Contrary to the widely popular belief that alcohol gives you energy, it is actually a depressant, which means it works to slow your entire central nervous system down and with it both your physical and mental functions. This is of course where the ‘relaxation effect’ comes from, however – depending on the amount consumed and your individual sensitivity to alcohol – this relaxation effect can quickly resemble one of sedation and continue to have an impact on you for even a few days after drinking!

Your energy levels and mental wellbeing are closely linked, and what may first seem like just a bit of innocent fatigue, depleted energy stores can quickly start nibbling away at your mental health by making it more difficult to focus and process information, maintain emotional composure and drum up the motivation to follow through on responsibilities and commitments.


The impact of alcohol on energy is further magnified through its impact on sleep. Despite being commonly used as a sleep aid – one of life’s most common misconceptions – alcohol is actually highly disruptive to both the quality and the length of sleep, interfering with the body’s ability to fall into deep restorative sleep as well as to stay asleep.

You likely already know that sleep is an incredibly important pillar of health, including to your mental wellbeing; it is the body’s time to rest and restore, process information and emotion, and consolidate memory and experience. A lack of it impacts just about everything – from your energy levels and motivation, through performance and productivity, to emotional stability and mood, draining precious energy from every one of your body’s activity centres. Mental health researchers have found the risk of feeling low, anxious and/or depressed to increase in line with the severity of one’s sleep deprivation.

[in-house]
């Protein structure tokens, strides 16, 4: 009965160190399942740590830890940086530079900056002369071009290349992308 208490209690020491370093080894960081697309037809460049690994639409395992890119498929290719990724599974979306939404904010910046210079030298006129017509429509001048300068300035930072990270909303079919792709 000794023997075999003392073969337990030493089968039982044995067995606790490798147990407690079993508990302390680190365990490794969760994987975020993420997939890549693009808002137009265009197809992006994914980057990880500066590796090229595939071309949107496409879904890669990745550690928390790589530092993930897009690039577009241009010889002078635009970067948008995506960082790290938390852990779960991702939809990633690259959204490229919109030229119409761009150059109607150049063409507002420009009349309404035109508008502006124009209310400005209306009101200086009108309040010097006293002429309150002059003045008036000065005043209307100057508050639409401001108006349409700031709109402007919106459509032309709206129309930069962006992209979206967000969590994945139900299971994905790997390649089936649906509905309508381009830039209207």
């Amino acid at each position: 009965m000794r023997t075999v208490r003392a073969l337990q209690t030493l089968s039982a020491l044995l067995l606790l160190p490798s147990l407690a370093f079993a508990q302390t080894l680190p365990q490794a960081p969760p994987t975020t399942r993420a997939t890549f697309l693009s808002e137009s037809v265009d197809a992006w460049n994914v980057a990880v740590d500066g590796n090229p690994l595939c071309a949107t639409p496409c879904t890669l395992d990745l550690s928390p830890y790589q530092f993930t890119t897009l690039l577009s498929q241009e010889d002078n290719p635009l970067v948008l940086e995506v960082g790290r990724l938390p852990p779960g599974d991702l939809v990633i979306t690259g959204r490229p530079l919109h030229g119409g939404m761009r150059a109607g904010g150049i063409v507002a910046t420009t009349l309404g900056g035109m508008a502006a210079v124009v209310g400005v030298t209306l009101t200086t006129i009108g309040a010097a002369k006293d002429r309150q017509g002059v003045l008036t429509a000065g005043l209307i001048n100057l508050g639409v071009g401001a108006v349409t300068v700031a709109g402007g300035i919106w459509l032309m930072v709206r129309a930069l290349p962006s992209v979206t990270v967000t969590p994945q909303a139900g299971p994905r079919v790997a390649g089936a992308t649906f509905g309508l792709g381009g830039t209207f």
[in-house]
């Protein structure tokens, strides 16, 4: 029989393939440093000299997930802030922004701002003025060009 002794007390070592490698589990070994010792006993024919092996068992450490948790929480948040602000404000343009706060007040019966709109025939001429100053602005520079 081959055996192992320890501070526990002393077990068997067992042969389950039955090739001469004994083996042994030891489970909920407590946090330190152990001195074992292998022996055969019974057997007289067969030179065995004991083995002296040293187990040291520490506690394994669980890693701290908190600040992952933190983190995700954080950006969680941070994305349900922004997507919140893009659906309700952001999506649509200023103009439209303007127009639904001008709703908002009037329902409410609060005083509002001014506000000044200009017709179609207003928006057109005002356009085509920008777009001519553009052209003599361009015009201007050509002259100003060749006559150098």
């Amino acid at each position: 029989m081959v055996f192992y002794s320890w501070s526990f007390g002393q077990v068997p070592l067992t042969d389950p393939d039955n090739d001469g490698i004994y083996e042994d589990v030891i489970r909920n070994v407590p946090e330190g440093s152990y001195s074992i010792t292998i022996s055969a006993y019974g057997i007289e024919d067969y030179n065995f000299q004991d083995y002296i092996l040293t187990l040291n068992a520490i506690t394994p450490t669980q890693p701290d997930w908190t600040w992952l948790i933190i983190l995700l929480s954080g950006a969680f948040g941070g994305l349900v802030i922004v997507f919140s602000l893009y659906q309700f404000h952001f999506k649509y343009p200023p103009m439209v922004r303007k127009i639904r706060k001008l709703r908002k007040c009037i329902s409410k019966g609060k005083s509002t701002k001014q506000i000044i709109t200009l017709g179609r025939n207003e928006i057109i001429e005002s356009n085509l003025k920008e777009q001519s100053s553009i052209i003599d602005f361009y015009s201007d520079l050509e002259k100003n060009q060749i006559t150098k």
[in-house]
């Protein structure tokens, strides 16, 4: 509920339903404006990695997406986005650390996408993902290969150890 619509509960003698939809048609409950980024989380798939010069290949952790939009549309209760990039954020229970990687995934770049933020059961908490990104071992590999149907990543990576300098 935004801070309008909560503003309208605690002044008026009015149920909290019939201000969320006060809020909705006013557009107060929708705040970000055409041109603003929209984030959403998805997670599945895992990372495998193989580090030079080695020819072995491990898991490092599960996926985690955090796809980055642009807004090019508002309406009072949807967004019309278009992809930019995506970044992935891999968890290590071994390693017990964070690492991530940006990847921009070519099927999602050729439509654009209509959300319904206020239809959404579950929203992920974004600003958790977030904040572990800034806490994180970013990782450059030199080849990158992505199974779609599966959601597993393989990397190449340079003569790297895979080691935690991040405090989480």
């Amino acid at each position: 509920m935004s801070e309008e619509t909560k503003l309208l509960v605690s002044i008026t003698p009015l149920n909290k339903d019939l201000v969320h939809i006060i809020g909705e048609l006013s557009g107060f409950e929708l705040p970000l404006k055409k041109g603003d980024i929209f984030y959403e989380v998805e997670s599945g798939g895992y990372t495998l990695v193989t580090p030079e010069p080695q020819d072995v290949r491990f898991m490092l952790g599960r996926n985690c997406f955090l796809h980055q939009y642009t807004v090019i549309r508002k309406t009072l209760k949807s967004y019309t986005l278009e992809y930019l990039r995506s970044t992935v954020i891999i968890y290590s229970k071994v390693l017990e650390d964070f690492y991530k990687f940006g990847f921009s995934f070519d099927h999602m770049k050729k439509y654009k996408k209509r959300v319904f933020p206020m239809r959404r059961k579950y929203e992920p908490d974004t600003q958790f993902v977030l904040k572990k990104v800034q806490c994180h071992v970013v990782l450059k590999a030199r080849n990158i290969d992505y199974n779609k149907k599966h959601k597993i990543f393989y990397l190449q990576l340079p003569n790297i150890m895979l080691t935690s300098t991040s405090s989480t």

This is incredibly important, particularly for those who are naturally ‘light sleepers’ and/or have difficulty falling asleep, therefore may turn to the good ol’ vino as a way of inducing sleep. If that’s been the case for you it may be time to recognise you’re not doing yourself any favours and may in fact be increasing your energy debt by messing with your sleep. And if you’re one of the lucky sleep-when-my-head-hits-the-pillow types, it’s still not a bad idea to take notice of how having a drink might be impacting your sleep and what impact that might in turn have on your mood and energy the next day. Chances are, it will be noticeable.


Stress and anxiety relief is another common reason we turn to a drink. Whether it’s work, relationships, feeling lonely, or one of life’s other worries, sometimes we just need to take our mind off whatever challenge we are facing. As you might suspect however, drinking isn’t the most effective solution as the challenge will not only still be there the next day, it may actually compound as the residual effects of alcohol make it all more difficult to tackle the challenge head on, delaying the process of finding an effective solution.